A streak of fascinating films in this year's competition include the Sundance winner "Of Fathers and Sons" by Talal Derki, new films by Arūnas Matelis and Marta Prus and DOK Leipzig winner "Mum's Hair" by Norwegian author Maja Arnkleiv.
This year’s international competition consists of 21 documentaries. The festival opens with the film Over the Limit by Polish director Marta Prus, questioning the cruelty of the successful Russian athlete training system. It is an intense, oftentimes disturbing drama, a kind of documentary version of The Black Swan, depicting the unspeakable amount of physical and mental effort invested in the preparations for winning an Olympic medal.
Titles garnering prestigious nominations and awards are a ZagrebDox staple and its strongest point. The film by Syrian director Talal Derki, Of Fathers and Sons, is this year’s Sundance Film Festival winner. Derki returns to his fatherland and, pretending to be making a film about the rise of the caliphate, in fact films a shocking portrayal of a family of radical Islamists. The multi award-winning Taste of Cement is a title by another Syrian director, Ziad Kalthoum, who fled the Syrian army to Beirut, to make a film about Syrian construction workers building a high-rise building.
The feature documentary debut by the Zagreb-born and Swedish-based director Sophie Vuković Shapeshifters reconstructs the immigrant experience of the filmmaker, crossing the path from former Yugoslavia to Austria and Sweden. Another filmmaker to present his feature debut is the Georgian director Rati Oneli. His film City of the Sun, among other honours, has won the Heart of Sarajevo for best documentary film. It is a portrayal of people living in an apocalyptic city of industrial ruins in Western Georgia, near a mine that used to provide the largest quantities of manganese.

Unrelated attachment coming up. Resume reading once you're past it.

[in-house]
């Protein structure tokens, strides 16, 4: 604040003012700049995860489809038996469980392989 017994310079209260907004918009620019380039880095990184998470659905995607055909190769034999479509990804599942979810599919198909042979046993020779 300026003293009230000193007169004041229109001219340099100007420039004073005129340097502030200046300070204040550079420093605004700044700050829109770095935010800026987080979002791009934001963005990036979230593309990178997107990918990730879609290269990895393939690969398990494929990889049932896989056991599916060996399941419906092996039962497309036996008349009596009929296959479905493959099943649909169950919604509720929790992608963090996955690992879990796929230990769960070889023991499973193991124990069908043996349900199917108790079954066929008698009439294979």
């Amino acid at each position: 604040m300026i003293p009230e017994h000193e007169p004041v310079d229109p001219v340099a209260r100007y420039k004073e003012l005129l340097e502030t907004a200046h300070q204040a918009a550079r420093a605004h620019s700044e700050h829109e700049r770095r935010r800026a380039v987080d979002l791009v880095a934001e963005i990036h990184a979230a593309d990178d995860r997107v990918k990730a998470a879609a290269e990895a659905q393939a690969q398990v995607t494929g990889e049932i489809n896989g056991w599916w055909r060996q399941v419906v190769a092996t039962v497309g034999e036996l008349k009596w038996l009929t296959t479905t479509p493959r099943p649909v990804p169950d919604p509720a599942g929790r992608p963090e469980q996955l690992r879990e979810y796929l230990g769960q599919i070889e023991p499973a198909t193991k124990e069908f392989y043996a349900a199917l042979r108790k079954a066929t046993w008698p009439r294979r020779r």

Running for the Big Stamp is also Turtle Rock, the debut film by artist and photographer Xiao Xiao. In black and white and over the changing seasons, the author depicts the life in a faraway Chinese village inhabited by only seven families over the past 100 years. Another one is the award-winning film Wonderful Losers: A Different World by Lithuanian director Arūnas Matelis (best documentary in Warsaw, Grand Prix and audience award in Minsk, audience award in Trieste) about the universe of bicycle races from the point of view of team doctors.
Unusual in terms of form is the animated documentary made of 755 photographs, Mum’s Hair by Norwegian director Maja Arnekleiv, the Golden Dove winner at DOK Leipzig. Another entry is The Dread by the Argentinian directing duo Martin Benchimol and Pablo Aparo, who followed the inhabitants and quacks of El Dorado village.
Complete Intenational Competition line-up is available here.
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